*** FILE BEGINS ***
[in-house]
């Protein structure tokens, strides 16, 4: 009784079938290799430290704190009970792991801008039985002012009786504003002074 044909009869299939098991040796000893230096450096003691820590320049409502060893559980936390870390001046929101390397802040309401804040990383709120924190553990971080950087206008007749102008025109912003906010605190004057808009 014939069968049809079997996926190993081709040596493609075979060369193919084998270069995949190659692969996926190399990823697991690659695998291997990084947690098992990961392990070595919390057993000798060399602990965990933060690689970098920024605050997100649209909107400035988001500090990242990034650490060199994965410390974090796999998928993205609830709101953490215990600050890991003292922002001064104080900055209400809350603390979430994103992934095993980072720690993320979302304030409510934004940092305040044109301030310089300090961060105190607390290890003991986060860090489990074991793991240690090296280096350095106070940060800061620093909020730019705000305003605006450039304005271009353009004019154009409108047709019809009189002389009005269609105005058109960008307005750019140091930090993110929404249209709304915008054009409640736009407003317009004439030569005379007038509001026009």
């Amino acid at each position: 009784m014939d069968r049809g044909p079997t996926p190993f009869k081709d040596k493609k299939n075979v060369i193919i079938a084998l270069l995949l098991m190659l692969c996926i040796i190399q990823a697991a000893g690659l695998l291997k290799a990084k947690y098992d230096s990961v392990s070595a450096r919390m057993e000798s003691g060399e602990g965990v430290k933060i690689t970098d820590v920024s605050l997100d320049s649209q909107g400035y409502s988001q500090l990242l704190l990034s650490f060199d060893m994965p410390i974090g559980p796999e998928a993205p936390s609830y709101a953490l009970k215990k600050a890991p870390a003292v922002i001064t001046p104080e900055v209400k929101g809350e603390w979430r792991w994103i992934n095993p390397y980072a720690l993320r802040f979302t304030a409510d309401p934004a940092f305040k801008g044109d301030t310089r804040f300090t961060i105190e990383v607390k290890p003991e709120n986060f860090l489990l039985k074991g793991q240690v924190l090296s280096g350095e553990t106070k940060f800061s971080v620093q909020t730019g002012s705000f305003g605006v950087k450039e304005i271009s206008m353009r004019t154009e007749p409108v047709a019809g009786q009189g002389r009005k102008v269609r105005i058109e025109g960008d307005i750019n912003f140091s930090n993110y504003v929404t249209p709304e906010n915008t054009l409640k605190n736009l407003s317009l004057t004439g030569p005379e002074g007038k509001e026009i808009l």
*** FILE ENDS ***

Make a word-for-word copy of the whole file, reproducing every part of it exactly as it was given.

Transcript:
[in-house]
């Protein structure tokens, strides 16, 4: 009784079938290799430290704190009970792991801008039985002012009786504003002074 044909009869299939098991040796000893230096450096003691820590320049409502060893559980936390870390001046929101390397802040309401804040990383709120924190553990971080950087206008007749102008025109912003906010605190004057808009 014939069968049809079997996926190993081709040596493609075979060369193919084998270069995949190659692969996926190399990823697991690659695998291997990084947690098992990961392990070595919390057993000798060399602990965990933060690689970098920024605050997100649209909107400035988001500090990242990034650490060199994965410390974090796999998928993205609830709101953490215990600050890991003292922002001064104080900055209400809350603390979430994103992934095993980072720690993320979302304030409510934004940092305040044109301030310089300090961060105190607390290890003991986060860090489990074991793991240690090296280096350095106070940060800061620093909020730019705000305003605006450039304005271009353009004019154009409108047709019809009189002389009005269609105005058109960008307005750019140091930090993110929404249209709304915008054009409640736009407003317009004439030569005379007038509001026009």
């Amino acid at each position: 009784m014939d069968r049809g044909p079997t996926p190993f009869k081709d040596k493609k299939n075979v060369i193919i079938a084998l270069l995949l098991m190659l692969c996926i040796i190399q990823a697991a000893g690659l695998l291997k290799a990084k947690y098992d230096s990961v392990s070595a450096r919390m057993e000798s003691g060399e602990g965990v430290k933060i690689t970098d820590v920024s605050l997100d320049s649209q909107g400035y409502s988001q500090l990242l704190l990034s650490f060199d060893m994965p410390i974090g559980p796999e998928a993205p936390s609830y709101a953490l009970k215990k600050a890991p870390a003292v922002i001064t001046p104080e900055v209400k929101g809350e603390w979430r792991w994103i992934n095993p390397y980072a720690l993320r802040f979302t304030a409510d309401p934004a940092f305040k801008g044109d301030t310089r804040f300090t961060i105190e990383v607390k290890p003991e709120n986060f860090l489990l039985k074991g793991q240690v924190l090296s280096g350095e553990t106070k940060f800061s971080v620093q909020t730019g002012s705000f305003g605006v950087k450039e304005i271009s206008m353009r004019t154009e007749p409108v047709a019809g009786q009189g002389r009005k102008v269609r105005i058109e025109g960008d307005i750019n912003f140091s930090n993110y504003v929404t249209p709304e906010n915008t054009l409640k605190n736009l407003s317009l004057t004439g030569p005379e002074g007038k509001e026009i808009l």